RASHID KHAN: THE REAL DEAL IN CHINA

How do you spend your time in China?

“Some of it is in the company of the Chinese Cricket Association officials as we go to schools. On the field it is 9 to 6 with the players and local coaches doing practises and drills in camps before every tournament. When Aminul (Islam) and Rumesh (Ratnayake) are here we achieve more.  After outdoor sessions we go indoors and watch DVDs of cricket and talk through them. The Chinese are quite amazed by the crowds that come to the big matches.”

What have you learnt about China’s sports system in your time there?

“It is all about results. They like to win. They like money. They have strategy to achieve that and the system is quite tough on any weakness. I don’t think cricket is understood too much but they know that China has a chance and they know that cricket is rich so the interest of the administrator is there. But development is new, coaching systems are new and China is new to cricket so it is not easy. It is like me learning Chinese by reading a dictionary and watching Chinese movies. To those who want quick results I say it is not possible, to those who want good results I say it is possible. But only if good things are done every step of the way.”

"If the CCA give me the raw material, everything will be used to create best possible results for China"

“China beat India, Pakistan and Bangladesh in the 2006 Asian Games hockey, thirty years after hockey was learnt in China so given time and good efforts China can be a force in cricket. India and Pakistan when I was growing up were Olympic champions, world champions.”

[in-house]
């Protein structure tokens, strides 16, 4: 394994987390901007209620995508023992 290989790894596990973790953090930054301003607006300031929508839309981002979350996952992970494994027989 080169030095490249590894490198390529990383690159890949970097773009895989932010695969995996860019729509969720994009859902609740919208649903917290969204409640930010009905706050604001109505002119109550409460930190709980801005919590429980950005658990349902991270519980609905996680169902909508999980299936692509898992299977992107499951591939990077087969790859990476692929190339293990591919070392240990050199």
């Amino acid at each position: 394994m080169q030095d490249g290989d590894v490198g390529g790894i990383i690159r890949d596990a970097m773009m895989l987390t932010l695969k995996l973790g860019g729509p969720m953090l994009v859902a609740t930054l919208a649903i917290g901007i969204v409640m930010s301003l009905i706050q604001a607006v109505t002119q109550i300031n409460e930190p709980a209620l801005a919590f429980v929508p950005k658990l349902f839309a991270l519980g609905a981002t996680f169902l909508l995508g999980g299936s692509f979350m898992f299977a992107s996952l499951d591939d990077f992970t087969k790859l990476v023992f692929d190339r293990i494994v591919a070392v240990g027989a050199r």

Watching, waiting

“The difference between now and the 1970s to 1990s is that the world is much more aware of China so anything it does becomes big news. Whatever anyone in China did then I did not know. Whatever I do now in China everyone can know. No one realistically expects much from China in the next few tournaments but if we are to think of real things then we should not even try. I am here in China, to give cricket a chance to grow in a new country, the one with the most population because if cricket grows here, cricket grows as a sport. It is not about money. I am here to do my work as someone who loves cricket more than anything. If the CCA give me the raw material, everything PCB, ACC and ICC can give will be used to create best possible results for the China team. They have the talent, one or two boys in this U-17 team even have the right kind of fire that will make them a champion in any sport. I hope they can choose cricket in which to shine. In our big defeat to Oman, Xu Peng Peng hit a beautiful cover-drive for 6, the first one by China in international cricket, and then another one for 4. I call him the ‘Chinese Afridi’ and if I can help him to be a better cricketer then China and I will be happy.”

Who will do better in the 2010 Asian Games, China’s men or women cricketers?

“I think, women. They have more maturity than the teenagers in the men’s team and the players in the squad also have stronger sports backgrounds. China’s athletes are all tough but the toughness of the women cricketers has surprised me the most and when they play against the other women’s countries in the Asian Games I do not think the gap between them and the other teams will be so much as the men.”


“If China realise that the men are under a big spotlight in the Asian Games and dedicate everything the can to the next 700 days in preparation then the men’s team can win a lot of honour for China. After 20 days we have seen boys do just the basics. After 700 they can do a lot more. Realistically, I think China could beat a non-Test qualifier in the Asian Games. That is the goal. That would be enough.”

China Profile

Rashid Khan Cricinfo Profile

Filed November 26, 2008